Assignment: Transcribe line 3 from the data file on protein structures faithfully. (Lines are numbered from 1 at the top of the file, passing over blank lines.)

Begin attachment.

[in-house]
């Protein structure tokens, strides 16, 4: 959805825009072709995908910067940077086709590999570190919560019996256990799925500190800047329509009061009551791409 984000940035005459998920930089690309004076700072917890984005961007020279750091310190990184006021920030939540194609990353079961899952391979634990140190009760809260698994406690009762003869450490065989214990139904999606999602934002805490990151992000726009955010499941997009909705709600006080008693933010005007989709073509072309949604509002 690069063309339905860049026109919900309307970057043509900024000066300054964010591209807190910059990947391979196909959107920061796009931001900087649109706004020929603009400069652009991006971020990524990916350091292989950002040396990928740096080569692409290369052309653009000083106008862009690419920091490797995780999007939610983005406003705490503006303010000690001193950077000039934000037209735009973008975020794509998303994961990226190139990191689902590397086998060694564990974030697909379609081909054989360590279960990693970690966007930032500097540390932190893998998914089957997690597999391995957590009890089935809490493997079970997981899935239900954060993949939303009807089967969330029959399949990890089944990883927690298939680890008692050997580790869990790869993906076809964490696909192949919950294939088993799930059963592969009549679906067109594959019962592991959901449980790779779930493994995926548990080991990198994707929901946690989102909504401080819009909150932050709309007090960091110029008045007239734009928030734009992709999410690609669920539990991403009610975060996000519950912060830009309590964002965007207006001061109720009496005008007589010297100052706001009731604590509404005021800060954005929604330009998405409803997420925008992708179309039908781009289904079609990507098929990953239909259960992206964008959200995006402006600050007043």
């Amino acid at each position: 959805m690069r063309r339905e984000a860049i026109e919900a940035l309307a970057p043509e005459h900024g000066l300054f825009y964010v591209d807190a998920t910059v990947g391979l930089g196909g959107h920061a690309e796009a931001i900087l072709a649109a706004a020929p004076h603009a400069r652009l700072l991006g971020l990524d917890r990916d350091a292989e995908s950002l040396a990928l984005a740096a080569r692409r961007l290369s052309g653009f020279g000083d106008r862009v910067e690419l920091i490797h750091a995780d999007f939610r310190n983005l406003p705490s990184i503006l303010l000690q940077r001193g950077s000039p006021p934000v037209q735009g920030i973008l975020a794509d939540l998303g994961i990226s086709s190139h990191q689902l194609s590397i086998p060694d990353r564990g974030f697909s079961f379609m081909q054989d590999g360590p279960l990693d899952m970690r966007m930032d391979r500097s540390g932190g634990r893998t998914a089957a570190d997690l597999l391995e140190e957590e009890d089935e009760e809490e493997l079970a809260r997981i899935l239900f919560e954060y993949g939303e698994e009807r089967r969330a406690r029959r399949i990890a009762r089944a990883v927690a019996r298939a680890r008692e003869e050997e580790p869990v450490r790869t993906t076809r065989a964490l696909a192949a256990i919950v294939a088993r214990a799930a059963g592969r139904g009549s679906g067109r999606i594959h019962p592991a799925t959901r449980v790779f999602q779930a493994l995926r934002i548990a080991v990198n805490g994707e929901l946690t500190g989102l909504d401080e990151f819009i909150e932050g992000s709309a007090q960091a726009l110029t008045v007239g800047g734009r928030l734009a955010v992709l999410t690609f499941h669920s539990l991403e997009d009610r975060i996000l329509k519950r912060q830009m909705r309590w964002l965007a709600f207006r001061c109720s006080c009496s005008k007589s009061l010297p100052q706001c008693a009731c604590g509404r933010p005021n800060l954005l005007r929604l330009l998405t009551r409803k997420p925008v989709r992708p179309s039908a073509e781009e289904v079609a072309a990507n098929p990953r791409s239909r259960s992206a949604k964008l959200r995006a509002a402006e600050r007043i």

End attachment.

């Amino acid at each position: 959805m690069r063309r339905e984000a860049i026109e919900a940035l309307a970057p043509e005459h900024g000066l300054f825009y964010v591209d807190a998920t910059v990947g391979l930089g196909g959107h920061a690309e796009a931001i900087l072709a649109a706004a020929p004076h603009a400069r652009l700072l991006g971020l990524d917890r990916d350091a292989e995908s950002l040396a990928l984005a740096a080569r692409r961007l290369s052309g653009f020279g000083d106008r862009v910067e690419l920091i490797h750091a995780d999007f939610r310190n983005l406003p705490s990184i503006l303010l000690q940077r001193g950077s000039p006021p934000v037209q735009g920030i973008l975020a794509d939540l998303g994961i990226s086709s190139h990191q689902l194609s590397i086998p060694d990353r564990g974030f697909s079961f379609m081909q054989d590999g360590p279960l990693d899952m970690r966007m930032d391979r500097s540390g932190g634990r893998t998914a089957a570190d997690l597999l391995e140190e957590e009890d089935e009760e809490e493997l079970a809260r997981i899935l239900f919560e954060y993949g939303e698994e009807r089967r969330a406690r029959r399949i990890a009762r089944a990883v927690a019996r298939a680890r008692e003869e050997e580790p869990v450490r790869t993906t076809r065989a964490l696909a192949a256990i919950v294939a088993r214990a799930a059963g592969r139904g009549s679906g067109r999606i594959h019962p592991a799925t959901r449980v790779f999602q779930a493994l995926r934002i548990a080991v990198n805490g994707e929901l946690t500190g989102l909504d401080e990151f819009i909150e932050g992000s709309a007090q960091a726009l110029t008045v007239g800047g734009r928030l734009a955010v992709l999410t690609f499941h669920s539990l991403e997009d009610r975060i996000l329509k519950r912060q830009m909705r309590w964002l965007a709600f207006r001061c109720s006080c009496s005008k007589s009061l010297p100052q706001c008693a009731c604590g509404r933010p005021n800060l954005l005007r929604l330009l998405t009551r409803k997420p925008v989709r992708p179309s039908a073509e781009e289904v079609a072309a990507n098929p990953r791409s239909r259960s992206a949604k964008l959200r995006a509002a402006e600050r007043i």